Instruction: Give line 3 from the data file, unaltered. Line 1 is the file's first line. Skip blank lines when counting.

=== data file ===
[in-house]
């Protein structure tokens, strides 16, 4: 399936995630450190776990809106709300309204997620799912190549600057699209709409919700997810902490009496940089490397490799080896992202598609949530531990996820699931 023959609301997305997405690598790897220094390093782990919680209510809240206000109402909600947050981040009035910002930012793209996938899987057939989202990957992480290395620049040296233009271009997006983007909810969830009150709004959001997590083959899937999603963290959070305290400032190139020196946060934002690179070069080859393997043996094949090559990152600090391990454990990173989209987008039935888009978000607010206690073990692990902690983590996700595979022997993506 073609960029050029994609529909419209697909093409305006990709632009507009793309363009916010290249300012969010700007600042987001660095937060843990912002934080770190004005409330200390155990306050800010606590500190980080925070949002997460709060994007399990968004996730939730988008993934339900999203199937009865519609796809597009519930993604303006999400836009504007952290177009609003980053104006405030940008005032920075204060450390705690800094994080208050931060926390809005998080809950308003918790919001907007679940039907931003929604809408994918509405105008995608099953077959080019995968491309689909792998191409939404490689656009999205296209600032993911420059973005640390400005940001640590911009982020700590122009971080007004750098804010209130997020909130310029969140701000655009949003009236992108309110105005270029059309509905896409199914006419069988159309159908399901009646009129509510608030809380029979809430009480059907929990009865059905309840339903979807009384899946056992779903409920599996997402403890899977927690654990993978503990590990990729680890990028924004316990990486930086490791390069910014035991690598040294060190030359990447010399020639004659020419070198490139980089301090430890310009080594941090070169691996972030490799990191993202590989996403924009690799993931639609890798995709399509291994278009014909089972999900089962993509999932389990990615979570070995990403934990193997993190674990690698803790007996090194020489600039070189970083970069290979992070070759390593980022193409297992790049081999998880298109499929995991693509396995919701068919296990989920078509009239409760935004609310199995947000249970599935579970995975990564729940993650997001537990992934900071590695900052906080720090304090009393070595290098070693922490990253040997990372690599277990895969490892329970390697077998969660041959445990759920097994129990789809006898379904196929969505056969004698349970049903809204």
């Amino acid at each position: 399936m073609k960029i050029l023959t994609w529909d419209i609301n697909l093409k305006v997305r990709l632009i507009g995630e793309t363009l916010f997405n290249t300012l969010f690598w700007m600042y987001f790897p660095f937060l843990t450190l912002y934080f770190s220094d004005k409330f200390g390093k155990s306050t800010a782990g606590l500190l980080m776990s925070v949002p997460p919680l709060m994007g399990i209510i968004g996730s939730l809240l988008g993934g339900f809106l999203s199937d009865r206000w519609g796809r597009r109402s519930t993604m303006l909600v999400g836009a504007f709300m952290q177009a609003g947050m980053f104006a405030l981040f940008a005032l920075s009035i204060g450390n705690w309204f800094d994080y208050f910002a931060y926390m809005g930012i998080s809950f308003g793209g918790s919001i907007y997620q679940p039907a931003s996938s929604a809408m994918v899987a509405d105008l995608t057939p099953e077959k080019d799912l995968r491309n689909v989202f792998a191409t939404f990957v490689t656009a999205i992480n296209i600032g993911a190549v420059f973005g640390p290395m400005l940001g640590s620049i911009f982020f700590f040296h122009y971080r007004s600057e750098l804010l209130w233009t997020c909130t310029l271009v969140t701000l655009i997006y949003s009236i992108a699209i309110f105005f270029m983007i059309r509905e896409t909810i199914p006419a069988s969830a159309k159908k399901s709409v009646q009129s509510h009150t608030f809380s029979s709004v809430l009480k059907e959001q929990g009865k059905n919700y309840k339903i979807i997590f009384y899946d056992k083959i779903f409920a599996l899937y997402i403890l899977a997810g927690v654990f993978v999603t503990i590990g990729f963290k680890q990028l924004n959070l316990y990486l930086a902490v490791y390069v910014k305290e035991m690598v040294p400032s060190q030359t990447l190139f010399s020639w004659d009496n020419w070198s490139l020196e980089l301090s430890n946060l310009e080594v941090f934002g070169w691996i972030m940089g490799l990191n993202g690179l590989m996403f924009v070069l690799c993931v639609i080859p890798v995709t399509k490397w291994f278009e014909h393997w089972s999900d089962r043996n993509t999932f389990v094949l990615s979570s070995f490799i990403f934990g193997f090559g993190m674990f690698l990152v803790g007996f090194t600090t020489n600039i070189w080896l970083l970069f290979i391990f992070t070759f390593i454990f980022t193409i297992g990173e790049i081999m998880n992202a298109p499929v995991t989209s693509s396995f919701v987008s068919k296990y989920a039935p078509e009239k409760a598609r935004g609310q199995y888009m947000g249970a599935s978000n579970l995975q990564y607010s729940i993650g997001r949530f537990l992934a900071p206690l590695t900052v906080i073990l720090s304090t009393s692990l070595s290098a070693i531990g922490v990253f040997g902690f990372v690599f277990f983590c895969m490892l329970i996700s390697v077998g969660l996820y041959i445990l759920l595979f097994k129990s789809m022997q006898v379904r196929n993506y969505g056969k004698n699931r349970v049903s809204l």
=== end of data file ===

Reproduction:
């Amino acid at each position: 399936m073609k960029i050029l023959t994609w529909d419209i609301n697909l093409k305006v997305r990709l632009i507009g995630e793309t363009l916010f997405n290249t300012l969010f690598w700007m600042y987001f790897p660095f937060l843990t450190l912002y934080f770190s220094d004005k409330f200390g390093k155990s306050t800010a782990g606590l500190l980080m776990s925070v949002p997460p919680l709060m994007g399990i209510i968004g996730s939730l809240l988008g993934g339900f809106l999203s199937d009865r206000w519609g796809r597009r109402s519930t993604m303006l909600v999400g836009a504007f709300m952290q177009a609003g947050m980053f104006a405030l981040f940008a005032l920075s009035i204060g450390n705690w309204f800094d994080y208050f910002a931060y926390m809005g930012i998080s809950f308003g793209g918790s919001i907007y997620q679940p039907a931003s996938s929604a809408m994918v899987a509405d105008l995608t057939p099953e077959k080019d799912l995968r491309n689909v989202f792998a191409t939404f990957v490689t656009a999205i992480n296209i600032g993911a190549v420059f973005g640390p290395m400005l940001g640590s620049i911009f982020f700590f040296h122009y971080r007004s600057e750098l804010l209130w233009t997020c909130t310029l271009v969140t701000l655009i997006y949003s009236i992108a699209i309110f105005f270029m983007i059309r509905e896409t909810i199914p006419a069988s969830a159309k159908k399901s709409v009646q009129s509510h009150t608030f809380s029979s709004v809430l009480k059907e959001q929990g009865k059905n919700y309840k339903i979807i997590f009384y899946d056992k083959i779903f409920a599996l899937y997402i403890l899977a997810g927690v654990f993978v999603t503990i590990g990729f963290k680890q990028l924004n959070l316990y990486l930086a902490v490791y390069v910014k305290e035991m690598v040294p400032s060190q030359t990447l190139f010399s020639w004659d009496n020419w070198s490139l020196e980089l301090s430890n946060l310009e080594v941090f934002g070169w691996i972030m940089g490799l990191n993202g690179l590989m996403f924009v070069l690799c993931v639609i080859p890798v995709t399509k490397w291994f278009e014909h393997w089972s999900d089962r043996n993509t999932f389990v094949l990615s979570s070995f490799i990403f934990g193997f090559g993190m674990f690698l990152v803790g007996f090194t600090t020489n600039i070189w080896l970083l970069f290979i391990f992070t070759f390593i454990f980022t193409i297992g990173e790049i081999m998880n992202a298109p499929v995991t989209s693509s396995f919701v987008s068919k296990y989920a039935p078509e009239k409760a598609r935004g609310q199995y888009m947000g249970a599935s978000n579970l995975q990564y607010s729940i993650g997001r949530f537990l992934a900071p206690l590695t900052v906080i073990l720090s304090t009393s692990l070595s290098a070693i531990g922490v990253f040997g902690f990372v690599f277990f983590c895969m490892l329970i996700s390697v077998g969660l996820y041959i445990l759920l595979f097994k129990s789809m022997q006898v379904r196929n993506y969505g056969k004698n699931r349970v049903s809204l």